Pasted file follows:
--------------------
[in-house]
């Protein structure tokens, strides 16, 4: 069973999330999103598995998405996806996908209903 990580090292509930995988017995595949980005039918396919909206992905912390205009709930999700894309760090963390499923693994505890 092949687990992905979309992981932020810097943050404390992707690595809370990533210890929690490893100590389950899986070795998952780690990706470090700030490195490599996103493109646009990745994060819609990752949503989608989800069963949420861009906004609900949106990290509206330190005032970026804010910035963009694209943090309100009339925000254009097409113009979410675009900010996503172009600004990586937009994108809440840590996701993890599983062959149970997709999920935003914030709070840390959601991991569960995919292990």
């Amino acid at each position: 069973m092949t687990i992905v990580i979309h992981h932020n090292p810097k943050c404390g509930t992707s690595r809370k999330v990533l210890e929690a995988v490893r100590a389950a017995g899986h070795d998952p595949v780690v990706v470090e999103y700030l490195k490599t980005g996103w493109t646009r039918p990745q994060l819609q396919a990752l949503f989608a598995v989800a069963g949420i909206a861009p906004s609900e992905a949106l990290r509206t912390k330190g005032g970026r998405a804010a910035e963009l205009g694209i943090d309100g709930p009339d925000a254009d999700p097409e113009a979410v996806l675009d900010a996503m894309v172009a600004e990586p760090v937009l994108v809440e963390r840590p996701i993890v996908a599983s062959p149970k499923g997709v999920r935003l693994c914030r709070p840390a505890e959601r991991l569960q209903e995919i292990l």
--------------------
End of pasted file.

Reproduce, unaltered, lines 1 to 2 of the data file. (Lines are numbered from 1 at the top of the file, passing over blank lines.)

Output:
[in-house]
């Protein structure tokens, strides 16, 4: 069973999330999103598995998405996806996908209903 990580090292509930995988017995595949980005039918396919909206992905912390205009709930999700894309760090963390499923693994505890 092949687990992905979309992981932020810097943050404390992707690595809370990533210890929690490893100590389950899986070795998952780690990706470090700030490195490599996103493109646009990745994060819609990752949503989608989800069963949420861009906004609900949106990290509206330190005032970026804010910035963009694209943090309100009339925000254009097409113009979410675009900010996503172009600004990586937009994108809440840590996701993890599983062959149970997709999920935003914030709070840390959601991991569960995919292990």